U.S. tank takes up position in the Iraqi museum in Baghdad, April 16, 2003.(Reuters / STR)

3. Iraqi museum looted – Ministry of Oil guarded

Aside from the unnecessary bloodshed that the unfounded war in Iraq produced, there was another tragedy of almost equal magnitude, which involved the wholesale destruction of the National Museum in Baghdad, which once upon a time boasted the finest collection of archeological and historical artifacts in the Middle East. The protocols of the 1954 Hague Convention for the Protection of Cultural Property in the Event of Armed Conflict, which states that victorious armies are responsible for protecting state treasures, were waved aside.

So where were US troops when all hell broke loose in Iraq? The occupation forces were standing guard at the Ministry of Oil, with its detailed inventory of Iraqi oil reserves, as well as the Ministry of Interior, the headquarters of the ousted regime’s secret police.

A life-size mannequin called "Man in the Hood" is displayed at the "War Is A Crime" exhibition in Kuala Lumpur November 19, 2011. The week-long exhibition, organized by Perdana Global Peace Foundation, recreated scenes from the infamous Abu Ghraib prison in Iraq with life-size mannequins of prisoners, and violent images from the Iraq, Afghanistan and Vietnam wars. According to the organizers, the exhibition seeks to educate the public on the consequences of war.(Reuters / Bazuki Muhammad)

2. Abu Ghraib and the end of American exceptionalism

About one year into the second Iraq War, the Taguba Report, published by the US Army, revealed that soldiers of the 320th Military Police Battalion had been charged under the Uniform Code of Military Justice with prisoner abuse.

Unfortunate for America’s image abroad, photos than cannot be unseen were splashed across the mainstream media: An impish US soldier named Lynndie England holding a dog leash attached to the neck of an Iraqi prisoner sprawled out on the floor; nude prisoners stacked on top of one another while US soldiers in the background flash the thumbs up; a hooded Iraqi prisoner with arms outstretched standing on a box with wires attached to his body that he was made to believe would electrocute him if he lowered his arms.

Perhaps Archbishop Giovanni Lajolo, foreign minister of the Vatican, summed up the shocking revelations best. “The torture? A more serious blow to the United States than September 11, 2001 attacks. Except that the blow was not inflicted by terrorists but by Americans against themselves.”

Reuters / Alaa Al-Marjani

1. Obama bombs Pakistani caves, ignores growth of Islamic State

Barack Obama, America’s Nobel Peace Prize winner, with just seven attacks on foreign states since assuming the mantle of presidential power from his predecessor, George W. Bush, has expressed a rather excessive enthusiasm for killer drone technology. In addition to reportedly having drawn up a ‘kill list’, the Democratic president and his eye-in-the-sky death toys has certainly killed many terrorists, but not without a high degree of collateral damage.

In January, the fifth anniversary of Obama’s drone campaign, The Bureau of Investigative Journalism reported that in Pakistan alone between 416 and 951 civilians, including 168 to 200 children, have been killed. A December 2012 strike in Yemen killed 12 civilians. Meanwhile, Washington observers were scratching their heads as to why the Obama administration was so keen to launch drone attacks in Pakistan, where public opposition to such invasions of territorial sovereignty have been fierce, yet in Iraq, where the officials were actually requesting drone attacks, the Obama administration went missing in action.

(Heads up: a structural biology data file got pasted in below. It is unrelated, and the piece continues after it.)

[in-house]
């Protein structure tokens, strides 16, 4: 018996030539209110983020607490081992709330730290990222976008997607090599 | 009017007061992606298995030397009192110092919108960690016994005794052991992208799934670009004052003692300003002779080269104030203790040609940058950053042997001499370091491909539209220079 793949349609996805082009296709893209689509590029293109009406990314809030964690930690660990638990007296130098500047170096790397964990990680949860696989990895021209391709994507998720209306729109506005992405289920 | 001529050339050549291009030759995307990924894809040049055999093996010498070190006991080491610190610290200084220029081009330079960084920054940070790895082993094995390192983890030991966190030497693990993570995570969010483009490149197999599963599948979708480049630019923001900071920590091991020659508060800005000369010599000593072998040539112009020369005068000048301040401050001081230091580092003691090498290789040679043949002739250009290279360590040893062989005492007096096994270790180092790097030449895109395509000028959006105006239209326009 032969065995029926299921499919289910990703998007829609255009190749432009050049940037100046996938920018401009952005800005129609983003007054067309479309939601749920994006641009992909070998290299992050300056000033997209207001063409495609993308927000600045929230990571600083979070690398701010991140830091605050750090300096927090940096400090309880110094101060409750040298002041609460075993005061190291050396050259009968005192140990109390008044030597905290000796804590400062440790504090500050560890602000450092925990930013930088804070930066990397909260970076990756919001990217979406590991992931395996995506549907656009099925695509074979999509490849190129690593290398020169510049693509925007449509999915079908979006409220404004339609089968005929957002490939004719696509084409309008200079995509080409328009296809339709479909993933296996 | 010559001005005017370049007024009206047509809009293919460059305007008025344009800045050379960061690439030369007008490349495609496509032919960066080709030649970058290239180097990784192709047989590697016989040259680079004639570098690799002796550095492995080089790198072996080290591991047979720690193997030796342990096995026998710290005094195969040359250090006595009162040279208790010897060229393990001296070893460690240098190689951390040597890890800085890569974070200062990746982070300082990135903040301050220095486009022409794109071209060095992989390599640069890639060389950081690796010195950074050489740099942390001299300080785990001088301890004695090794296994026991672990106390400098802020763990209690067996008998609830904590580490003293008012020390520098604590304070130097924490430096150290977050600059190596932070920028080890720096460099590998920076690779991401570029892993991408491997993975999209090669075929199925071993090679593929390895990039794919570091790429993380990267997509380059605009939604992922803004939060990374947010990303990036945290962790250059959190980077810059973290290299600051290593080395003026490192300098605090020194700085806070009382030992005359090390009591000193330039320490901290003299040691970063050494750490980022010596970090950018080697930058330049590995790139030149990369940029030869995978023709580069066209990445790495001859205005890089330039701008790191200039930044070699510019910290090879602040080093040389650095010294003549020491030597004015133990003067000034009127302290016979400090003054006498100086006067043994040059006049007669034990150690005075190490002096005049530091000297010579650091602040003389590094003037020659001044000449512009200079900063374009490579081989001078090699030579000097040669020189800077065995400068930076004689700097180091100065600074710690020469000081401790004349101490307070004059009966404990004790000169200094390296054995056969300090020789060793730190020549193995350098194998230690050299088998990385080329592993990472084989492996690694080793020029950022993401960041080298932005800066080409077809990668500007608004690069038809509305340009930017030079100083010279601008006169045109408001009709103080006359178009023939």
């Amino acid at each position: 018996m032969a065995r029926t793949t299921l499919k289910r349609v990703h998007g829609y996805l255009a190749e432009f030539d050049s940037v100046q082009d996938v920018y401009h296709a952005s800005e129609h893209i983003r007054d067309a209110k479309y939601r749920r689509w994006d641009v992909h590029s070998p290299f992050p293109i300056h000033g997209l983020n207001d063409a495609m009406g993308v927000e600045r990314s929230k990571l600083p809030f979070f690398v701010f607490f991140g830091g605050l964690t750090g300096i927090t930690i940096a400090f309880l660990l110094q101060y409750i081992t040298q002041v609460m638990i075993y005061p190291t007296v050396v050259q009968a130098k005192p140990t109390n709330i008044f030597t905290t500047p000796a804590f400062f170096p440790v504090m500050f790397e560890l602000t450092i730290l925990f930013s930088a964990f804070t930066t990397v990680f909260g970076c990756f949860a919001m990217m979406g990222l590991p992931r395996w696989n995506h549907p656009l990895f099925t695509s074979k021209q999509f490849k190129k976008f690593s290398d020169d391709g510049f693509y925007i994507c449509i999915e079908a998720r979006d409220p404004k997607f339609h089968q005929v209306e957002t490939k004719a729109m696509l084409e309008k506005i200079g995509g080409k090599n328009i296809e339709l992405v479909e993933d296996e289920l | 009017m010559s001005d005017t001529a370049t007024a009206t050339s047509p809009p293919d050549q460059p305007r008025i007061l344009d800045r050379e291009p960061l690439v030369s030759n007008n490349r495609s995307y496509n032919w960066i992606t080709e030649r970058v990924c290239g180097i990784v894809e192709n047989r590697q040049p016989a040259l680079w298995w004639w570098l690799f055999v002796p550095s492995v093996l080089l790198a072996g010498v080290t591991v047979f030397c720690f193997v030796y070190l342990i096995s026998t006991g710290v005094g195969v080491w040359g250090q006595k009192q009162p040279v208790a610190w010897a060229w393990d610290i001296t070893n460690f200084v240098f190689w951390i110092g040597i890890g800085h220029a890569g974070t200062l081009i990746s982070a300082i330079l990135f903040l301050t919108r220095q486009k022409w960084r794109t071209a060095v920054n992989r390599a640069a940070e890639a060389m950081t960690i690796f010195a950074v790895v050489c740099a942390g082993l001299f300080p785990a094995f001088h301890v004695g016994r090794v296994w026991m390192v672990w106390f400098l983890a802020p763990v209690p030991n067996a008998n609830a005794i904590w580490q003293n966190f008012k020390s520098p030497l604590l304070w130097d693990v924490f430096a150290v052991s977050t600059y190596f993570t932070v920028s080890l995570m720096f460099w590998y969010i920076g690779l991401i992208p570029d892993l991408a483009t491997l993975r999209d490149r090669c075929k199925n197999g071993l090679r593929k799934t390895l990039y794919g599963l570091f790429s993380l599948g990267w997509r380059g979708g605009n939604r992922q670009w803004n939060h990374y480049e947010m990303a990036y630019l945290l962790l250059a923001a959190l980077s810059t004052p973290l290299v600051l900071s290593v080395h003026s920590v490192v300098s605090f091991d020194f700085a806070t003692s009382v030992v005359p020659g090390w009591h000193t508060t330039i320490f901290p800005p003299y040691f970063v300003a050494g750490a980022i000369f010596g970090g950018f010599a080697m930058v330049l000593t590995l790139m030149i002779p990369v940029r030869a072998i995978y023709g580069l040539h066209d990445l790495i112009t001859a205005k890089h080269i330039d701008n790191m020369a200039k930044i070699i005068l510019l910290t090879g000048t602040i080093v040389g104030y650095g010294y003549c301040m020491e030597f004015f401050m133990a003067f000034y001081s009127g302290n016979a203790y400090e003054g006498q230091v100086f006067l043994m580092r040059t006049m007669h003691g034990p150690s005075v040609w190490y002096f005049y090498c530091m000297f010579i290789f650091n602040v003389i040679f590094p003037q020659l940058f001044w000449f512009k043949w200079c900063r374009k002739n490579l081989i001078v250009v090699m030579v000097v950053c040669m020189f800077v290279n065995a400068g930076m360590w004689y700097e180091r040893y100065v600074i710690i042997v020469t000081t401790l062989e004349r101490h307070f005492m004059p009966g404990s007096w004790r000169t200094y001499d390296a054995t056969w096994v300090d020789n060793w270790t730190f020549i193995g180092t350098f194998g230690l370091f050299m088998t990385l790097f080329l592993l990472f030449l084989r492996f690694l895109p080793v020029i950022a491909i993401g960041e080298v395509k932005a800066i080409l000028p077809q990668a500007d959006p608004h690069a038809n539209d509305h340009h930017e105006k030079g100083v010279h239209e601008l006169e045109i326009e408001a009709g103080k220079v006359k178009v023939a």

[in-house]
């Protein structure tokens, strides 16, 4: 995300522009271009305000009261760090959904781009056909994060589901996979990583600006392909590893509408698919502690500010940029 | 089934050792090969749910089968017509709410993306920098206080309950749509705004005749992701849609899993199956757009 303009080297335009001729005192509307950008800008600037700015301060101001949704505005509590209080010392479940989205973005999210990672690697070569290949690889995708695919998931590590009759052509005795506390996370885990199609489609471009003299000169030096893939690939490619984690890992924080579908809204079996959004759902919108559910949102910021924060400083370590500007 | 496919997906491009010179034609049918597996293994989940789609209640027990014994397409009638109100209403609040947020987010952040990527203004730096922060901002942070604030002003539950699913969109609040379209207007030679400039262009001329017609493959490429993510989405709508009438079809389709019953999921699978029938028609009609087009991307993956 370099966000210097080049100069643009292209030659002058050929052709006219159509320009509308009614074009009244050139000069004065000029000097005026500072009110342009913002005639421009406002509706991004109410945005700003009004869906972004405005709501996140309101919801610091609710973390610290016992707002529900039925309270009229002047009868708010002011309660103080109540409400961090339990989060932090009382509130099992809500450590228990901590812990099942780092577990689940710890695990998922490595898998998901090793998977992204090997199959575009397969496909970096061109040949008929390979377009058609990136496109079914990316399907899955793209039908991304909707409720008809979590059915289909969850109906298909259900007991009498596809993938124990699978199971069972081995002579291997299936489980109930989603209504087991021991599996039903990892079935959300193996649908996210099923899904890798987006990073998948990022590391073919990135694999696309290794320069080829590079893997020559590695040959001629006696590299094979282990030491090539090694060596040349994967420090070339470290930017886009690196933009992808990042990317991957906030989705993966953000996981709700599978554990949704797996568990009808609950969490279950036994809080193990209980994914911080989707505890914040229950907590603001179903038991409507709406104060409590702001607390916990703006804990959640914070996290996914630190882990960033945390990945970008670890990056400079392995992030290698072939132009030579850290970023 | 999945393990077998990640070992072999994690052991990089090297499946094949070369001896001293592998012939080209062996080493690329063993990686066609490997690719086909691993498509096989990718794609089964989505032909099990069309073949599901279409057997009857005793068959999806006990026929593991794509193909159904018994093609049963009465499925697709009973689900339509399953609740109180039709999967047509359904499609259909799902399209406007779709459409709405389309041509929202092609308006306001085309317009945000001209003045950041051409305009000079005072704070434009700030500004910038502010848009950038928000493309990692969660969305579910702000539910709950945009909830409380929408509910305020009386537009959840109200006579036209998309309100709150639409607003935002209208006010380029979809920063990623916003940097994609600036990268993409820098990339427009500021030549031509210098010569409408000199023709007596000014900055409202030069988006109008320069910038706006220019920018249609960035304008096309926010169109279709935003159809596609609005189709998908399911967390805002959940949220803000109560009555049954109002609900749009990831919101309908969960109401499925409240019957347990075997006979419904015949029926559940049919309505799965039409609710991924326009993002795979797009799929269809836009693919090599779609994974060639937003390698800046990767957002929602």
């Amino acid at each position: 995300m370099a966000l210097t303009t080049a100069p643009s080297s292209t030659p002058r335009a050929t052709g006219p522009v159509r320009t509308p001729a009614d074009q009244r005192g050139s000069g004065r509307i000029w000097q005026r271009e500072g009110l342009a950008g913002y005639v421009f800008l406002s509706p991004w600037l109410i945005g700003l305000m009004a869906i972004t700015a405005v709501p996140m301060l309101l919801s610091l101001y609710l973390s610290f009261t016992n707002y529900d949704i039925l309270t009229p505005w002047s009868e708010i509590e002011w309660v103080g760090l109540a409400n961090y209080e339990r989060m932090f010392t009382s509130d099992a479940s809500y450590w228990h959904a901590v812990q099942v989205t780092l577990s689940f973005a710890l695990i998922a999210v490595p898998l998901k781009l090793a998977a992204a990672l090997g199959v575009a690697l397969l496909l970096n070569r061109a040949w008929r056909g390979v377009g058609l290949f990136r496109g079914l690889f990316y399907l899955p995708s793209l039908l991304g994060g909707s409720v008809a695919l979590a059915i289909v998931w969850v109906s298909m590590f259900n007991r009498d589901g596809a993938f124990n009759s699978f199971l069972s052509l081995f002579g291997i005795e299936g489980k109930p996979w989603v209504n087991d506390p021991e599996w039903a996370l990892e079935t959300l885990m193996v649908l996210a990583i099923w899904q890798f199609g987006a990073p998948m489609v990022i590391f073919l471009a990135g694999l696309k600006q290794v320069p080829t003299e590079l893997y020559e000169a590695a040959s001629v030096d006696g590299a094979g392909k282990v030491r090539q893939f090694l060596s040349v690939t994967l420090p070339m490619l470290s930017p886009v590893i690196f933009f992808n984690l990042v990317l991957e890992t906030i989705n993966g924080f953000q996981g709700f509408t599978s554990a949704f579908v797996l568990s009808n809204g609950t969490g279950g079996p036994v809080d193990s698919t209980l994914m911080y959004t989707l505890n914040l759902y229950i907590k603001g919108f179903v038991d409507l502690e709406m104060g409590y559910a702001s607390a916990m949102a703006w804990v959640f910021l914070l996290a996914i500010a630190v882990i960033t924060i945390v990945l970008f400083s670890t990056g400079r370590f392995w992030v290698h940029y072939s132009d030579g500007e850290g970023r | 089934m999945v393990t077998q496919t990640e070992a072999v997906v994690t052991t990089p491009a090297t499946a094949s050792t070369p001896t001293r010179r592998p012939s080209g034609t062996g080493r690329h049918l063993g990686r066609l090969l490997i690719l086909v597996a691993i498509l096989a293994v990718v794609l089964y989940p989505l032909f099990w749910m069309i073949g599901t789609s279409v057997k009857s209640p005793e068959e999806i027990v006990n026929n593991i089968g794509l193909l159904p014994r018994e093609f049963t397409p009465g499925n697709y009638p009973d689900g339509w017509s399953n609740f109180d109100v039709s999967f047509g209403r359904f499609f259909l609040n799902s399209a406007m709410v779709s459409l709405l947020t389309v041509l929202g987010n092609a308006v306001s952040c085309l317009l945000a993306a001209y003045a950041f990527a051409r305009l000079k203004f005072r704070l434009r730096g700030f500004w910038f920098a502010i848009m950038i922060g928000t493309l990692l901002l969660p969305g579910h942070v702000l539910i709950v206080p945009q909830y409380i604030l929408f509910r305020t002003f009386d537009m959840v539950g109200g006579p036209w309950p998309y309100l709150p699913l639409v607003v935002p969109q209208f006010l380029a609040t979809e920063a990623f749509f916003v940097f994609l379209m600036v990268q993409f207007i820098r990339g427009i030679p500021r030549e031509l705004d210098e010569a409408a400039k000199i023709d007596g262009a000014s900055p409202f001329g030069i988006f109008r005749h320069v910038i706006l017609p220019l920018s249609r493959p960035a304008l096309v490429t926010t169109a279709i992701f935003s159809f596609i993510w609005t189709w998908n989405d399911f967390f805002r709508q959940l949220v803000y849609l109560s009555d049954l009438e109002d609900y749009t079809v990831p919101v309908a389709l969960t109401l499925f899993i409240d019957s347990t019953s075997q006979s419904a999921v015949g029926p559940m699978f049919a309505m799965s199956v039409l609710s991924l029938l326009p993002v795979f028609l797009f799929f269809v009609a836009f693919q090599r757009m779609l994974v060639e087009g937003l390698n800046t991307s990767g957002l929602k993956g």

Yes, you heard that right. Iraq was actually requesting that the Pentagon initiate drone strikes on Al-Qaeda in Iraq, the very group that overnight transformed into the loathsome Islamic State. In August of last year, Iraqi Foreign Minister Hoshyar Zebari made a personal appearance in Washington, DC, to legislators. “We cannot fight these increasing terrorist” threats alone, Zebari told reporters in Washington. The top Iraqi diplomat’s request marked the first time he raised the possibility of working with the US military on anti-terrorist drone strikes.

AFP Photo / Staff Sgt. Jacob N. Bailey

But despite a tempting invitation to unleash lightning bolts from the sky against America’s arch enemy, the Obama administration demurred for reasons few can fathom.

One thing is certain, however, Obama blew a perfect opportunity to hold Al-Qaeda, and by extension, the bad boys of Islamic State, in check.

“Had Obama acted on those requests, the Islamic State offensive might very well have been stopped,” the Washington Post mused. “The United States could have hit the terrorists while they were still in staging areas in the western Iraqi desert, away from civilians, where they were easy targets for US drones. Instead Obama did nothing, while the Islamic State massed its forces, marched into Iraqi cities, and proclaimed a radical Islamic state.”

Why did Obama turn down Iraq’s desperate request for assistance against Al-Qaeda? In a January 2014 interview with The New Yorker, Obama dismissed the Islamic State as junior varsity amateurs who posed little threat to Iraq or the United States.

“The analogy we use around here sometimes, and I think is accurate, is if a jayvee team puts on Lakers uniforms that doesn’t make them Kobe Bryant,” Obama stated.

As British statesman Winston Churchill once quipped, “Americans will always do the right thing – after exhausting all the alternatives.”

With Obama now overseeing attacks on IS forces in northern Syria, the world is still waiting for America to do the right thing. Unfortunately, it looks as if we may be waiting a long time.

Robert Bridge is the author of the book,Midnight in the American Empire, which details the deleterious of excessive corporate power in the United States.

The statements, views and opinions expressed in this column are solely those of the author and do not necessarily represent those of RT.